A week before the regular season starts – with the Vancouver Canucks hacking along, losing most of their preseason outings – a new-and-improved, or at least calmer, John Tortorella has emerged.
Calm. An adjective that rarely finds itself in the same sentence, paragraph, or even story as the 55-year-old coach.
Tortorella has kept his temper and profanity-spiked spiels completely corked, so the only bits of umbrage sighted have been tiny scraps: a dislike for his players preening on Twitter or an irksome arched eyebrow over an accidental ringing mobile phone at a news conference.
Thursday morning in Vancouver, it was more good feelings ahead of the team's last preseason game, against the New York Rangers, the team that fired Tortorella last spring, his temper and tenuous relations with players being a factor in the exit.
Preparing his Canucks during a 45-minute morning film session, Tortorella assembled a set of 40 clips, not from the 5-0 loss in San Jose on Tuesday night but instead from the team's 6-1 victory on Monday night at home against Phoenix. It was praise the positive. Tortorella described the game as the closest the Canucks have come to playing in the spirit of his system, one heavy on puck protection, work on the boards and fore-checking.
Among the plays circled was a clip of rookie Bo Horvat, who, along with Hunter Shinkaruk, looks like he will make the opening-night roster, if only sticking around for several games. Horvat, in the first period against Phoenix, was in his own zone with the puck, shielded it against pressure and pushed it across the ice to a defenceman to start the team's move out of the zone.
"He's been awesome," said Horvat after practice of Tortorella. "He brought the positives out of everything. There was no negativity whatsoever."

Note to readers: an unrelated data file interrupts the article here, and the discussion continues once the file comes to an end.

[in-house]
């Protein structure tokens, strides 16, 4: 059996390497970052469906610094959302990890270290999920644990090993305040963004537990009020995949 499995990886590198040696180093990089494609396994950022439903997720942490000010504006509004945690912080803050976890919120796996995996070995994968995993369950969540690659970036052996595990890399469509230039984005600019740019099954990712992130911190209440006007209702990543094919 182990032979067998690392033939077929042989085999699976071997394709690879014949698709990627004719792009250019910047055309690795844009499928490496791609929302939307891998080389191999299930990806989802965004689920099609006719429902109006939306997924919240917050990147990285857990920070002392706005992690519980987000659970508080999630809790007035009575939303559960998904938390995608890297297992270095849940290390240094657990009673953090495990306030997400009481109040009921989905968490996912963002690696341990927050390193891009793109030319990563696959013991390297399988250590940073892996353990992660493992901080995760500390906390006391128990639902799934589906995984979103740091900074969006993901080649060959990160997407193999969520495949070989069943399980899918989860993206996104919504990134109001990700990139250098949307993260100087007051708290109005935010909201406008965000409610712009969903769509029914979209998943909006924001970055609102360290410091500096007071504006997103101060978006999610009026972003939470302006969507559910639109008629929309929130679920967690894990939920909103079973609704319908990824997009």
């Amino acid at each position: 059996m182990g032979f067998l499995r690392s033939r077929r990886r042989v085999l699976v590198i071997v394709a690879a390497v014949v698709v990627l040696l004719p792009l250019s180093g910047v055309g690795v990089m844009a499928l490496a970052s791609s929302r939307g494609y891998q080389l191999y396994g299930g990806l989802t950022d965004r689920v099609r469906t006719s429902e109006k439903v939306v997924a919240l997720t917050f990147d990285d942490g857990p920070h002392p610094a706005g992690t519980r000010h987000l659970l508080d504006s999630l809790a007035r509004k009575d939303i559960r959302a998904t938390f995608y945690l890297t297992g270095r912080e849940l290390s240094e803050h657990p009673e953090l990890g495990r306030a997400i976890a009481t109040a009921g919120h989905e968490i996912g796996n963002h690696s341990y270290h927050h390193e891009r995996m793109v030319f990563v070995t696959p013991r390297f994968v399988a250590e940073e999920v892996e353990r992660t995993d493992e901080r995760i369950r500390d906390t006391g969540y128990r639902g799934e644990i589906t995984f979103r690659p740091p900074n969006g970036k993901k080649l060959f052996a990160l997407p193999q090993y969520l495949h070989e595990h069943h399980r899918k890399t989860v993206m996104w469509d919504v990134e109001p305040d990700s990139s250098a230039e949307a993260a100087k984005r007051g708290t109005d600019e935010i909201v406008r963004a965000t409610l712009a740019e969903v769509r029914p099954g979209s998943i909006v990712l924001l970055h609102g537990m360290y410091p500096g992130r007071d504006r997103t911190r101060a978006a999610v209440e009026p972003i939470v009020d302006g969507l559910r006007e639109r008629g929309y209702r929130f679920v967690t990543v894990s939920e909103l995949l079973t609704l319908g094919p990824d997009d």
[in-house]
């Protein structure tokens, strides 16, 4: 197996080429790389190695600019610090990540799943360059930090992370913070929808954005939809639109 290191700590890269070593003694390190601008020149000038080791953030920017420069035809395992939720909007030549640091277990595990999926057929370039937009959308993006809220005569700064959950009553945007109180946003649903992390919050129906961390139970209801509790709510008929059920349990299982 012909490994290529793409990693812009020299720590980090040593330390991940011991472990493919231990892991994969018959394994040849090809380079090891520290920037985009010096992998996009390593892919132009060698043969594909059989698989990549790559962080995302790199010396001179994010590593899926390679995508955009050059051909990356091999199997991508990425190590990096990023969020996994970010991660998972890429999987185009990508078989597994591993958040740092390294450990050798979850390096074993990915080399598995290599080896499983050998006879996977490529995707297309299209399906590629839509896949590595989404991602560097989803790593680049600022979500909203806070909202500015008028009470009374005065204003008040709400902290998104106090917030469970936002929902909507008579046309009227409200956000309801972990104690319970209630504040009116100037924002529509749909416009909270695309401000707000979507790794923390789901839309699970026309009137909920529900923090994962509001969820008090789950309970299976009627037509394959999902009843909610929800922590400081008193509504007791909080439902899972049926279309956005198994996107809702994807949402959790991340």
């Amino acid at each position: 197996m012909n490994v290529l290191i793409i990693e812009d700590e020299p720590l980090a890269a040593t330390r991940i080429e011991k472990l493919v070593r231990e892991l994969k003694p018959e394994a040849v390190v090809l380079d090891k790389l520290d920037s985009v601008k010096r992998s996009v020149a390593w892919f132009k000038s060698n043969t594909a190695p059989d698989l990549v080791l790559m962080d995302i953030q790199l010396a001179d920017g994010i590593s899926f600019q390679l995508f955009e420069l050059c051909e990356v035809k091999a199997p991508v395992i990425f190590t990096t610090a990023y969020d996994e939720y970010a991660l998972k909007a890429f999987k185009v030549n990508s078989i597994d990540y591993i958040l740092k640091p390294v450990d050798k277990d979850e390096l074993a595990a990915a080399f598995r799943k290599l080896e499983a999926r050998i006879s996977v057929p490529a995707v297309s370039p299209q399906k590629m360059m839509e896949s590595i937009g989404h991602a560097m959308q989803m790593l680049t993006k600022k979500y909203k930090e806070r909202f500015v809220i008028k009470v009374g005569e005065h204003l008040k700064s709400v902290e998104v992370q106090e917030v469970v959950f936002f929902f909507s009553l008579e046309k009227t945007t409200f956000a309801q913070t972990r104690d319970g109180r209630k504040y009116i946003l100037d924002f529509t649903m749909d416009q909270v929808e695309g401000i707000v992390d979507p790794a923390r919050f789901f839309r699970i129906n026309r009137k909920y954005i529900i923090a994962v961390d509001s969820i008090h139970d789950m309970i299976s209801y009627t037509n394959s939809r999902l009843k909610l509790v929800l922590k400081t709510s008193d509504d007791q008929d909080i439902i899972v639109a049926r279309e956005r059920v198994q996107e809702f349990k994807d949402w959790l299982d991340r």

Daniel Sedin reported no news to report.
"I haven't really seen too much from Tortorella yet," said Sedin. There's been no shouting, per se, though the volume on and off the ice is a little bit louder than with Alain Vigneault, fired from Vancouver and returning in an official capacity for the first time this week.
"So far," said Sedin of his new coach, "it's been calm."
It is the result – we will have to see how long it lasts – of an intense introspection, the period during which Tortorella burrowed after being fired and assessed himself, his failings. He rued that he became to be known as "that lunatic." On Thursday, with Rangers beat reporters seeing the man they had known for several years, many of the same questions were broached. Tortorella parried a question on his feelings of getting fired so swiftly after the playoffs – "I'm not going to get into that. I'm not going to go back to what happened" – and spoke generally of "adjustments" he's made, basically being kinder/gentler with the veterans.
"Yeah, yeah, I am trying to be a better coach," Tortorella said.
The team, however, does not look as though it's about to be any better than it was last year. Some sort of injection seems required among the bottom-six forwards, if general manager Mike Gillis can make something happen in the next several days. The power play remains weak and the Canucks are still figuring out how to play in the style of Tortorella. The result, often, has been confusion on the ice and, against San Jose, numerous odd-man rushes and a 5-0 loss. A lot of "mistakes," said Tortorella.
It is not yet time for industrial language or bulging veins. After the Rangers game Thursday night, the Canucks have four practices scheduled – Friday, Sunday, Tuesday and Wednesday – before next Thursday's opening night on the road, in San Jose. The Thursday film session was part of the effort to quickly shape the team in Tortorella's image.
"We're trying to instill how we want to play," the coach said. "It's not the fighting, it's not the banging, it's protecting the puck, it's sustaining the fore-check."
Time does run short. The losses start counting a week from now.
"I think we're getting there. I think they have an understanding," Tortorella said of his team. "It's a matter of doing it consistently."